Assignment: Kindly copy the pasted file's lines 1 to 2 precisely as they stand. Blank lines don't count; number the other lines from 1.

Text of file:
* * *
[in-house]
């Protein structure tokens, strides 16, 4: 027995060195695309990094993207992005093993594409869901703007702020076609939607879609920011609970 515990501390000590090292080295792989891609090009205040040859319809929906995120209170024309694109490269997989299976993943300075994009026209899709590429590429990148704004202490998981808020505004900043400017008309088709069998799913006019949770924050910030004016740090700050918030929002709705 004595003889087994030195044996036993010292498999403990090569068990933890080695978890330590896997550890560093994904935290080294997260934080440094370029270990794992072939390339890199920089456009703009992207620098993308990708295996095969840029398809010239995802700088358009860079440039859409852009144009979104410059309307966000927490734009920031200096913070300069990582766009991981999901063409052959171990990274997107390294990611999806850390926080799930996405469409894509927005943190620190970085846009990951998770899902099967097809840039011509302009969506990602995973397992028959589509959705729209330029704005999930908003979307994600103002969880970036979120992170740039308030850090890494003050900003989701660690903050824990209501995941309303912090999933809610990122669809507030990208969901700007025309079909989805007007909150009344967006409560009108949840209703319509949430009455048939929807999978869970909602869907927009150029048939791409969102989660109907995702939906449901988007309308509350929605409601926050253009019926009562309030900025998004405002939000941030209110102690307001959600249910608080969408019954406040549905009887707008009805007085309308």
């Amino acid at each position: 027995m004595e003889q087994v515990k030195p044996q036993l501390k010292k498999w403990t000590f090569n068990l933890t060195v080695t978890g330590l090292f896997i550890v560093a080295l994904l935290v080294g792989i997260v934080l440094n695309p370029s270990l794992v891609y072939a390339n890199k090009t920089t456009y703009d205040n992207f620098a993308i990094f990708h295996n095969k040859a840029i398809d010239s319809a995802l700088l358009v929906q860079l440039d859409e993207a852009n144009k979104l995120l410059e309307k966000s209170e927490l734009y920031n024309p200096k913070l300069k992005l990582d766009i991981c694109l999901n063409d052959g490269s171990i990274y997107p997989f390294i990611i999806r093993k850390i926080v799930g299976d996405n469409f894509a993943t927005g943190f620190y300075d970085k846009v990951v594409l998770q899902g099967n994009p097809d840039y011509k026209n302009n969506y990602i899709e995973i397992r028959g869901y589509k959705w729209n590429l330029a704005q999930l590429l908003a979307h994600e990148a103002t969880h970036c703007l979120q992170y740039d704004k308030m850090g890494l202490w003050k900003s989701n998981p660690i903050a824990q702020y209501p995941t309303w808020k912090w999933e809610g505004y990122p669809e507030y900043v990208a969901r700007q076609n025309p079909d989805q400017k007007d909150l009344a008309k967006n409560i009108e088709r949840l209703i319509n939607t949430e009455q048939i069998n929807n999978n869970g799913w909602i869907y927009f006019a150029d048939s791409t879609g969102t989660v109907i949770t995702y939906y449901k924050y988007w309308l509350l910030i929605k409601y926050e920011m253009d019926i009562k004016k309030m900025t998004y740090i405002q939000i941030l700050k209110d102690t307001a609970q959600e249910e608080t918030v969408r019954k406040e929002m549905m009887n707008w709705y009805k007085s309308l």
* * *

[in-house]
């Protein structure tokens, strides 16, 4: 027995060195695309990094993207992005093993594409869901703007702020076609939607879609920011609970 515990501390000590090292080295792989891609090009205040040859319809929906995120209170024309694109490269997989299976993943300075994009026209899709590429590429990148704004202490998981808020505004900043400017008309088709069998799913006019949770924050910030004016740090700050918030929002709705 004595003889087994030195044996036993010292498999403990090569068990933890080695978890330590896997550890560093994904935290080294997260934080440094370029270990794992072939390339890199920089456009703009992207620098993308990708295996095969840029398809010239995802700088358009860079440039859409852009144009979104410059309307966000927490734009920031200096913070300069990582766009991981999901063409052959171990990274997107390294990611999806850390926080799930996405469409894509927005943190620190970085846009990951998770899902099967097809840039011509302009969506990602995973397992028959589509959705729209330029704005999930908003979307994600103002969880970036979120992170740039308030850090890494003050900003989701660690903050824990209501995941309303912090999933809610990122669809507030990208969901700007025309079909989805007007909150009344967006409560009108949840209703319509949430009455048939929807999978869970909602869907927009150029048939791409969102989660109907995702939906449901988007309308509350929605409601926050253009019926009562309030900025998004405002939000941030209110102690307001959600249910608080969408019954406040549905009887707008009805007085309308």